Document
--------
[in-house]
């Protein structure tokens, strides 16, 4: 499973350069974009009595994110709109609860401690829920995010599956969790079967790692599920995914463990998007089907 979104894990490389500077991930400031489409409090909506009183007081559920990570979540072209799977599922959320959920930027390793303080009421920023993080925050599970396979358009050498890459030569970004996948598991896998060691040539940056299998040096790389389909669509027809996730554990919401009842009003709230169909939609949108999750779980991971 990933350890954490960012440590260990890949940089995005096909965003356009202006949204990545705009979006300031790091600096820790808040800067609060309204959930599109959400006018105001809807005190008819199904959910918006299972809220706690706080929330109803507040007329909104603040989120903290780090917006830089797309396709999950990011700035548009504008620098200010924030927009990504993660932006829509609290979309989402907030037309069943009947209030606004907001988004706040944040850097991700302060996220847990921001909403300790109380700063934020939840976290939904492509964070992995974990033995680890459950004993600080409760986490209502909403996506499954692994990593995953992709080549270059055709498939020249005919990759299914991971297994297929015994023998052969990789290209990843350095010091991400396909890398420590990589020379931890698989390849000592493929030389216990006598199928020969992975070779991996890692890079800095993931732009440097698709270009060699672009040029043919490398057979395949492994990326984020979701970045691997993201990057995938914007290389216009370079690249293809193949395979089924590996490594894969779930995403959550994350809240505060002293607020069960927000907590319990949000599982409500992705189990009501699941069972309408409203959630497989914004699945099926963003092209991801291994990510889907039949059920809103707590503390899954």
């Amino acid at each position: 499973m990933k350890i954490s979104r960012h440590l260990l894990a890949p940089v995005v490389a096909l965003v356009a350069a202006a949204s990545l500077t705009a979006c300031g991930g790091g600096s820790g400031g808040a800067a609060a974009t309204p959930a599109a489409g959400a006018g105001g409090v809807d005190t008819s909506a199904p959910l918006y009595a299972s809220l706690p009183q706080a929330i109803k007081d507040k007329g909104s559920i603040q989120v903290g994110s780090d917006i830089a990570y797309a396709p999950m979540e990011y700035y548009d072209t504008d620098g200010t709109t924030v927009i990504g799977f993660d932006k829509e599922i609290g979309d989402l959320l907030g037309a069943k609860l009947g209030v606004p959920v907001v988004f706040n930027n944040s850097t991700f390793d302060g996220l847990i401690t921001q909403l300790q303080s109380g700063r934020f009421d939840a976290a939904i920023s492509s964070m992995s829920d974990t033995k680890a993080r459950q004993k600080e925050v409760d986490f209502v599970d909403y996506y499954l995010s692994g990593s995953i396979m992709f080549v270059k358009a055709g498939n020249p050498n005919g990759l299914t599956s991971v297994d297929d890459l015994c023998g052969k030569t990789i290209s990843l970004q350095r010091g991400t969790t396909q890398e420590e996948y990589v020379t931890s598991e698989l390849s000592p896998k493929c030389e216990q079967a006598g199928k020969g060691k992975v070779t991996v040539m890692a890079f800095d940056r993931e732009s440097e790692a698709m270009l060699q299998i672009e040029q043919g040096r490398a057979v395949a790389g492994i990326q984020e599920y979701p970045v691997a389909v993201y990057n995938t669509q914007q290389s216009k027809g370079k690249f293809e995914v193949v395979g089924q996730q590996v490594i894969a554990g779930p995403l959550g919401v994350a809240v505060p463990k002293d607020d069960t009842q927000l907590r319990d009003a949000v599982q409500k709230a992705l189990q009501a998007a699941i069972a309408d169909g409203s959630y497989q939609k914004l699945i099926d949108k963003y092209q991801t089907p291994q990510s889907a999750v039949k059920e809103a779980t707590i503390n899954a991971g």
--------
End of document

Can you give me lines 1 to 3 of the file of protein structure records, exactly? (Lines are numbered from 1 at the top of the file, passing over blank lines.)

[in-house]
């Protein structure tokens, strides 16, 4: 499973350069974009009595994110709109609860401690829920995010599956969790079967790692599920995914463990998007089907 979104894990490389500077991930400031489409409090909506009183007081559920990570979540072209799977599922959320959920930027390793303080009421920023993080925050599970396979358009050498890459030569970004996948598991896998060691040539940056299998040096790389389909669509027809996730554990919401009842009003709230169909939609949108999750779980991971 990933350890954490960012440590260990890949940089995005096909965003356009202006949204990545705009979006300031790091600096820790808040800067609060309204959930599109959400006018105001809807005190008819199904959910918006299972809220706690706080929330109803507040007329909104603040989120903290780090917006830089797309396709999950990011700035548009504008620098200010924030927009990504993660932006829509609290979309989402907030037309069943009947209030606004907001988004706040944040850097991700302060996220847990921001909403300790109380700063934020939840976290939904492509964070992995974990033995680890459950004993600080409760986490209502909403996506499954692994990593995953992709080549270059055709498939020249005919990759299914991971297994297929015994023998052969990789290209990843350095010091991400396909890398420590990589020379931890698989390849000592493929030389216990006598199928020969992975070779991996890692890079800095993931732009440097698709270009060699672009040029043919490398057979395949492994990326984020979701970045691997993201990057995938914007290389216009370079690249293809193949395979089924590996490594894969779930995403959550994350809240505060002293607020069960927000907590319990949000599982409500992705189990009501699941069972309408409203959630497989914004699945099926963003092209991801291994990510889907039949059920809103707590503390899954």
């Amino acid at each position: 499973m990933k350890i954490s979104r960012h440590l260990l894990a890949p940089v995005v490389a096909l965003v356009a350069a202006a949204s990545l500077t705009a979006c300031g991930g790091g600096s820790g400031g808040a800067a609060a974009t309204p959930a599109a489409g959400a006018g105001g409090v809807d005190t008819s909506a199904p959910l918006y009595a299972s809220l706690p009183q706080a929330i109803k007081d507040k007329g909104s559920i603040q989120v903290g994110s780090d917006i830089a990570y797309a396709p999950m979540e990011y700035y548009d072209t504008d620098g200010t709109t924030v927009i990504g799977f993660d932006k829509e599922i609290g979309d989402l959320l907030g037309a069943k609860l009947g209030v606004p959920v907001v988004f706040n930027n944040s850097t991700f390793d302060g996220l847990i401690t921001q909403l300790q303080s109380g700063r934020f009421d939840a976290a939904i920023s492509s964070m992995s829920d974990t033995k680890a993080r459950q004993k600080e925050v409760d986490f209502v599970d909403y996506y499954l995010s692994g990593s995953i396979m992709f080549v270059k358009a055709g498939n020249p050498n005919g990759l299914t599956s991971v297994d297929d890459l015994c023998g052969k030569t990789i290209s990843l970004q350095r010091g991400t969790t396909q890398e420590e996948y990589v020379t931890s598991e698989l390849s000592p896998k493929c030389e216990q079967a006598g199928k020969g060691k992975v070779t991996v040539m890692a890079f800095d940056r993931e732009s440097e790692a698709m270009l060699q299998i672009e040029q043919g040096r490398a057979v395949a790389g492994i990326q984020e599920y979701p970045v691997a389909v993201y990057n995938t669509q914007q290389s216009k027809g370079k690249f293809e995914v193949v395979g089924q996730q590996v490594i894969a554990g779930p995403l959550g919401v994350a809240v505060p463990k002293d607020d069960t009842q927000l907590r319990d009003a949000v599982q409500k709230a992705l189990q009501a998007a699941i069972a309408d169909g409203s959630y497989q939609k914004l699945i099926d949108k963003y092209q991801t089907p291994q990510s889907a999750v039949k059920e809103a779980t707590i503390n899954a991971g």